Ben-Aharon’s work is one of four research projects currently funded by ICRF focused on improving the lives of cancer survivors. Two of the projects are being supported by grants provided through the Brause Family Initiative for Quality of Life at ICRF.
Since its founding in 1975, ICRF has raised more than $72 million for Israeli cancer research, including groundbreaking work that has led to both treatment breakthroughs and improved treatment outcomes.
While cancer treatments such as chemotherapy, radiation therapy to the brain and immunotherapy are crucial for curing cancer, they may leave the patient with cognitive deficits. Up to 75 percent of cancer survivors suffer cognitive impairments, including problems with attention, memory and learning.
Dr. Yafit Gilboa, an occupational therapist at The Hebrew University of Jerusalem’s Department of Medicine, is using her ICRF grant funded by the Brause Family Initiative to explore a novel approach to ameliorating that cognitive decline. This new approach, tele-rehabilitation, provides for the remote delivery of courses designed to diminish the cognitive effects of cancer therapy.
Gilboa’s strategy for treating patients with cancer-related cognitive impairment is comprised of 30-minute cognitive trainings several times a week using their home computer, supplemented by a weekly videoconference session with an occupational therapist.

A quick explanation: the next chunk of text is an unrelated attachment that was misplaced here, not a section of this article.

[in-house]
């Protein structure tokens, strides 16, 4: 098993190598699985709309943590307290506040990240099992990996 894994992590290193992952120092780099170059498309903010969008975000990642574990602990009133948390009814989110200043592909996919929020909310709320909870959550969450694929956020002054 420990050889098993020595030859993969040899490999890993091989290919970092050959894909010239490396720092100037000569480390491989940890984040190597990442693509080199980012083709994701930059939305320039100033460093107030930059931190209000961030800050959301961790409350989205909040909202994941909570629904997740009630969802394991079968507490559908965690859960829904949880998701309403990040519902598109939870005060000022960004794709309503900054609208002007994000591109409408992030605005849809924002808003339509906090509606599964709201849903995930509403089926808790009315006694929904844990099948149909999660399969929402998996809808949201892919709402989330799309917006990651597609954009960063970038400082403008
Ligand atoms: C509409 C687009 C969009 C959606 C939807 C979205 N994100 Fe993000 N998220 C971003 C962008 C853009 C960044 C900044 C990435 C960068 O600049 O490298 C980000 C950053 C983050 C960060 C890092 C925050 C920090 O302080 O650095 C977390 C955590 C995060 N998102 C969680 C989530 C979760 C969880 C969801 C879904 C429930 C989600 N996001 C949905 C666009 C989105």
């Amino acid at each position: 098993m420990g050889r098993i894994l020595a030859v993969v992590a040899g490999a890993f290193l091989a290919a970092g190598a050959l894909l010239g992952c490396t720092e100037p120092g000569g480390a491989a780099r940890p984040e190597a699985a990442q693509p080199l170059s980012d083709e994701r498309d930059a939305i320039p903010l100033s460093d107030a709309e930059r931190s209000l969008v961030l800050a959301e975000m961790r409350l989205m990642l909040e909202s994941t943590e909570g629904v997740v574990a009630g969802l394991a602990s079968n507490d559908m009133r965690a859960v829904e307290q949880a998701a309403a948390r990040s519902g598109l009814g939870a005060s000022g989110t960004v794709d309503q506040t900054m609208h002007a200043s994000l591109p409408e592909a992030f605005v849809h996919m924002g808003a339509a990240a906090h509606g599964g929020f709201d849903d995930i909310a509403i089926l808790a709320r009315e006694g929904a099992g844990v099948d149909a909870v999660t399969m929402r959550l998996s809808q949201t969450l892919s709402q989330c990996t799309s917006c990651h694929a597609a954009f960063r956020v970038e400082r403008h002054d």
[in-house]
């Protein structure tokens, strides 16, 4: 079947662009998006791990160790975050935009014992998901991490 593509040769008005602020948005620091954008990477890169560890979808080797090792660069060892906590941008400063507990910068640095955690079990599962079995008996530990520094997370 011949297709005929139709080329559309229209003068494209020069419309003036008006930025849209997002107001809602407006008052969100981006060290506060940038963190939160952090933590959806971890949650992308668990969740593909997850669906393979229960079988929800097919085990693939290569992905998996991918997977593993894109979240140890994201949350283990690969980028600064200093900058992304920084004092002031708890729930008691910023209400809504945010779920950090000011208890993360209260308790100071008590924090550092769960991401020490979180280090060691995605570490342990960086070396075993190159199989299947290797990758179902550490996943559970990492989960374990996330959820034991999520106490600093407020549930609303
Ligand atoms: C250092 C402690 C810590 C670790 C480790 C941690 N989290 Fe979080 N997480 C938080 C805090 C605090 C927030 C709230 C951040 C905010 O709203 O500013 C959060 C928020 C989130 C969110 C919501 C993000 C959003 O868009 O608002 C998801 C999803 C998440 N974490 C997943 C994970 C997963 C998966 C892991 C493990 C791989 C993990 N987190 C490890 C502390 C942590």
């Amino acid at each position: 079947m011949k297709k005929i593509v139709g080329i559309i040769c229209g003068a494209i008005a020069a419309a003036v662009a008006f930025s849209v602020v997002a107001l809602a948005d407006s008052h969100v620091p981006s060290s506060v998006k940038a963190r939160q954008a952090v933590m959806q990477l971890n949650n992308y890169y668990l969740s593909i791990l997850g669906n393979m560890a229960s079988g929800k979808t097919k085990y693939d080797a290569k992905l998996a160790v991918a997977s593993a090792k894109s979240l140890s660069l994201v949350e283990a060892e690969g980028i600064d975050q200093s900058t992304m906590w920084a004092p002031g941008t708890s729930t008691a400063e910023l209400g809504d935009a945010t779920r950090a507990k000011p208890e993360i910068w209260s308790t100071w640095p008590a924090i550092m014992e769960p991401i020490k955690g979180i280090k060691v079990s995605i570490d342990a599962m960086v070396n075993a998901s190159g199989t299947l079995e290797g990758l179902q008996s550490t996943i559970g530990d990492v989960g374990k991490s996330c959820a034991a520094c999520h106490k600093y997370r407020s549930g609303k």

Gilboa credits the Israel Cancer Research Fund for supporting not just research for cancer treatments, but also for treatment of side effects.
“This research makes a valuable difference in the quality of life for cancer survivors,” Gilboa said.
She and her team at The Hebrew University already have recruited patients from Hadassah Medical Center and completed a pilot study that showed encouraging results in cognitive and occupational performance. Patients also reported decreased depression and anxiety and an increased sense of well-being.
“One patient reported that since starting this therapy, he was striving to live the way he did before he got sick. Another said she felt more self-confident,” Gilboa reported.
Dr. Jacob Hanna of the Department of Molecular Genetics at the Weizmann Institute of Science in Rehovot is focused on pluripotent stem cells, which are like the cells from which babies are formed in that they have the ability to become any type of organ or tissue. Hanna and his team are studying how cells with the properties of embryonic stem cells can be generated from a patient’s skin or hair follicles and then used to create an array of cell types for transplantation into cancer patients. This could be instrumental in helping cancer survivors whose treatment regimen destroyed tissue or damaged organs.
Dr. Avi Priel of The Hebrew University’s School of Pharmacy is working on the problem of chronic pain among cancer survivors. While opioids are the most powerful tools for managing pain, they can have debilitating side effects and may be addictive for those requiring chronic relief.
“In the last two decades, the misuse of opioids — powerful but problematic drugs — has shed light on the need for new, less addictive painkillers with fewer side effects,” Priel said. “This is precisely my lab’s research goal.”
Priel’s research team, another recipient of a grant provided through the Brause Family Initiative, is working to develop novel analgesics — painkillers — that will have a potency similar to opioids but with minimal side effects. The team is also investigating drugs that can be combined with opioids to reduce the frequency and amount of opioid required to achieve good pain control.
“We believe these will enable patients who suffer from cancer pain to enjoy a better quality of life,” Priel said.